Waiting for Their Big Break(even)

FilmL.A.For Communities, For Filmmakers, Research0 Comments

View of the shop at the Picture Car Warehouse.  At center, Ted Moser and his dog Steve are flanked by three of the Warehouse's classic rides.This is L.A.  Nearly everyone knows someone who wants to “make it” in showbiz — as a singer, actor, writer, director, etc.  But there are numerous local businesses that serve the entertainment industry that are also trying to “make it” — by keeping their doors open and staff employed, as the struggling economy and the flight of the industry to out-of-state locales take their toll.
 
The filmed entertainment industry is a uniquely decentralized community of small businesses and entrepreneurs.  According to a Motion Picture Association of America (MPAA) study, the industry is comprised of more than 115,000 businesses nationwide, 81 percent of which employ fewer than 10 people. 
 
These small businesses are vital to the local area economy.  Entertainment is the third largest industry in L.A. County.  A 2008 Los Angeles Economy and Jobs Committee report identified 129,728 jobs directly involved in the industry countywide.  For each of these, there are 2.7 jobs supported by the industry, which has an annual economic impact of $57 billion for the region.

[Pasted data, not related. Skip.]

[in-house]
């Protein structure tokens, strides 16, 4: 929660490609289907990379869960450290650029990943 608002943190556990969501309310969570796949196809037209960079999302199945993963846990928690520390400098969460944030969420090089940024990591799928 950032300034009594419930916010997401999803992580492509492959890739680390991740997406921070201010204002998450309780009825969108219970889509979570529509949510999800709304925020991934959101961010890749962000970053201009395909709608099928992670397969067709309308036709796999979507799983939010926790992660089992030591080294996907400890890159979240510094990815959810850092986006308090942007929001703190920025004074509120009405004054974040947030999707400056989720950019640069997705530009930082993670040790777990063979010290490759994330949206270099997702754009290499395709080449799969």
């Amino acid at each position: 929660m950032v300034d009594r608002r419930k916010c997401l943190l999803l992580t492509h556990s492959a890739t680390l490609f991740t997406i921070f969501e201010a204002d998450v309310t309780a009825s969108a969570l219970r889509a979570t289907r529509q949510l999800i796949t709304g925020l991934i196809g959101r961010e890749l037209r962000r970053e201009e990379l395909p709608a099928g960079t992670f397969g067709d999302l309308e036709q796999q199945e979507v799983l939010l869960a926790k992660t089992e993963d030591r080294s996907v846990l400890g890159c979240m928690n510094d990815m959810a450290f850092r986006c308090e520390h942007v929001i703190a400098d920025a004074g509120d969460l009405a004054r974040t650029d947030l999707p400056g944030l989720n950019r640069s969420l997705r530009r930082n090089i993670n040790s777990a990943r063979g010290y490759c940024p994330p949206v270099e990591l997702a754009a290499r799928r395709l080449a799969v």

FilmL.A.’s quarterly and year-to-date location production figures (see story above) substantiate the drop in business borne out by so many anecdotal stories.  We’ve seen ample media recently about the decline of filming locally and the resulting impact on workers and businesses, such as 20th Century Props, one of the larger prop houses, which was driven out of business after forty years. 

The props house is, sadly, not an isolated case.  According to FilmL.A. President Paul Audley, “The closure is symptomatic of the challenges facing numerous entertainment-related businesses struggling to survive as other states and countries build their own studio, crew and support-business infrastructures.”

Ted Moser, owner of L.A.-based Picture Car Warehouse, which supplies police cars, period cars, muscle cars and other custom-built vehicles to film and TV productions such as 2 Fast 2 Furious, Rush Hour 3 and The Bucket List, has felt the impact of the industry’s downturn.
 
Moser has managed to retain all 22 of his employees, though it hasn’t been easy.
 
“My business is off 40 percent over the last two years,” Moser said.  “There’s not much work here.  I’m shipping a lot more vehicles to places like Shreveport and Boston, where the filming is.”

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